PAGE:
Your phage needs you - support WORLD PHAGE WEEK 2019

The WORLD PHAGE WEEK commences on the 22nd October with WORLD PHAGE DAY, created to celebrate the collaborative work of everyone pioneering the development of phage therapy. The date was also chosen to mark the 1877 birthdate of Frederick Twort, a British microbiologist, the father of virology, who in 1915, published the first report of viruses that infect bacteria, replicate there and kill the cells.  Sadly the outbreak of the first world war suspended his research funding and he served as a medical officer during the war. 

World Phage Week aims to increase awareness of the long-overlooked phage and encourage public dialogue on the potential benefit of investing in phage research. Phages could offer one response to the increasing threat posed by antimicrobial resistance - an area of critical importance to human, animal and environmental health. Phage researchers around the world, working on different microbial communities are encouraged to join us and promote the message of the life-saving potential of phage therapies.

The Phage Pioneers - Twort-d’Herelle Phenomenon

(Frederick Twort and Felix d'Herelle)

Frederick Twort published his pioneering work, ‘An Investigation on the Nature of Ultra-Microscopic Viruses’ in the Lancet. It was the first report of viruses that infect bacteria, replicate there and kill the cells. Sadly the First World War and absence of funding interrupted further development by Twort.

The second scientist credited with the discovery of the phage, Felix d’Herelle, continued gathering evidence for successful application of phages and published his work in 1917.  He named the bacteria-eating virus ‘bacteriophage’ - now usually referred to as ‘phage’.  The combined ground-breaking work of both phage pioneers was recognised as the ‘Twort-d’Herelle phenomenon’.

For an excellent History of Bacteriophages visit

A phage is a virus that infects and replicates within a specific bacterium.

The term bacteriophage is derived from "bacteria" and the Greek: (phagein), "to devour". A specific class of viruses able to infect and destroy bacteria, they are among the most common and diverse entities in the biosphere. Fortunately phages offer no threat to humans.

Before the discovery of penicillin in 1928, phage therapy was tried extensively in the West in the 1920s and 1930s. Despite the desperate clinical battle against infections in the pre-antibiotic era, phage therapy was largely undeveloped by the time penicillin was made widely available in the 1940s. The easy to use and highly effective broad spectrum penicillin antibiotic became known as the 'miracle drug' - saving millions of lives.  Interest in further development of phage treatment waned and phage therapy was largely neglected.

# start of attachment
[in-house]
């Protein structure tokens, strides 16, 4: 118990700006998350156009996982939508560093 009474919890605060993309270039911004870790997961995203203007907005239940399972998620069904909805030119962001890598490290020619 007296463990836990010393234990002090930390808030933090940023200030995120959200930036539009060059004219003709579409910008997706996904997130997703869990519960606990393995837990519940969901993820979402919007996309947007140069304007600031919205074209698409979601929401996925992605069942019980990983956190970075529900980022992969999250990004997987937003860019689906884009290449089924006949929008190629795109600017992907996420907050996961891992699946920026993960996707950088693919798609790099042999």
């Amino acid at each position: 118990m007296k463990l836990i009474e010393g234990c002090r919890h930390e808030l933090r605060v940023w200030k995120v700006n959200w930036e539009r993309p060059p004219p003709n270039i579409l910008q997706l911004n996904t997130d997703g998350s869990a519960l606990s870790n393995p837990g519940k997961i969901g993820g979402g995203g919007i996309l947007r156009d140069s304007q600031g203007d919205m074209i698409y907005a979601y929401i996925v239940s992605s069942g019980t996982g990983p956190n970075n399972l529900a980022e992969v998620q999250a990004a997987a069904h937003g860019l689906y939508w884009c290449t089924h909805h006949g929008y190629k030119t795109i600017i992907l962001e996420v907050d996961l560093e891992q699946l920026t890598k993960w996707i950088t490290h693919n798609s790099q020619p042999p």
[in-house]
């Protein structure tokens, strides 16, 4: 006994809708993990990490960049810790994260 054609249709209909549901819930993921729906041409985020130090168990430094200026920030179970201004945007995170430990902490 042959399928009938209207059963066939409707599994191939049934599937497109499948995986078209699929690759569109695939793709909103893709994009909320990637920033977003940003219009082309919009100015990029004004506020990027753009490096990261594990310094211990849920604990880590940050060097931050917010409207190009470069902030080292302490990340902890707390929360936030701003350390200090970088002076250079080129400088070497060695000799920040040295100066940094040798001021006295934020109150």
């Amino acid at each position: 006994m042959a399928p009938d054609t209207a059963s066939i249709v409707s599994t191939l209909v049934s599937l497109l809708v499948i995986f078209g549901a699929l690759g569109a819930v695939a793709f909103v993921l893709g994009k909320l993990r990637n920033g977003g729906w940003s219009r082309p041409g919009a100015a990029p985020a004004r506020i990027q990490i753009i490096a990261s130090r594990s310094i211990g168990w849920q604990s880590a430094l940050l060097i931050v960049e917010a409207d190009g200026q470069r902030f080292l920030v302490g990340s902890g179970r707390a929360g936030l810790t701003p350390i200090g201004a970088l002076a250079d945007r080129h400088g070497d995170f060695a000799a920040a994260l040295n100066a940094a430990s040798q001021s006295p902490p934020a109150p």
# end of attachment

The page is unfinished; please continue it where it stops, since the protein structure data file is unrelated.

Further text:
However, phage therapy continued being developed and used for over 90 years as an alternative to antibiotics and a treatment of choice in the former Soviet Union and Central Europe, as well as in France. The increasing global threat posed by antimicrobial resistance (AMR) is now propelling renewed Western interest in bacteriophages.  

World Phage Week is an opportunity to recognise the important pioneering work of the Twort-d’Herelle phenomenon and to spotlight current pioneers of phage research and development.  

The theme of the Inaugural World Phage Day and World Phage Week 2019 is  ‘The Phage: the natural enemy of Bacteria’.

The aim is to increase awareness and understanding of antibiotic resistance and the urgent need to find alternative therapeutics as our antibiotics are failing to combat superbugs causing deadly drug-resistant infections. Antimicrobial resistance (AMR) is increasing at a frightening rate and is being described as a 'ticking time bomb' that poses an "apocalyptic" threat to public health. AMR  is one of the most serious and growing risks posed to human health and development worldwide. It is a global problem that must be tackled on a global basis as there is no safe harbour. If we fail to combat AMR it is predicted that by 2050, drug-resistant infections could kill more than 10 million people worldwide every year. As our 'last line' antibiotics are beginning to be ineffective against multi-drug resistant bacteria, belatedly there is realisation that there are no new antibiotics in the pipeline.

This global phage initiative was devised by phage phan, Pida Ripley, founder of, an independent global resource site on antimicrobial resistance, AMR.

See Twitter accounts for related websites

@AGEofthePHAGE Website:

@CombatamrOrg - Website | @pidaripley - Website



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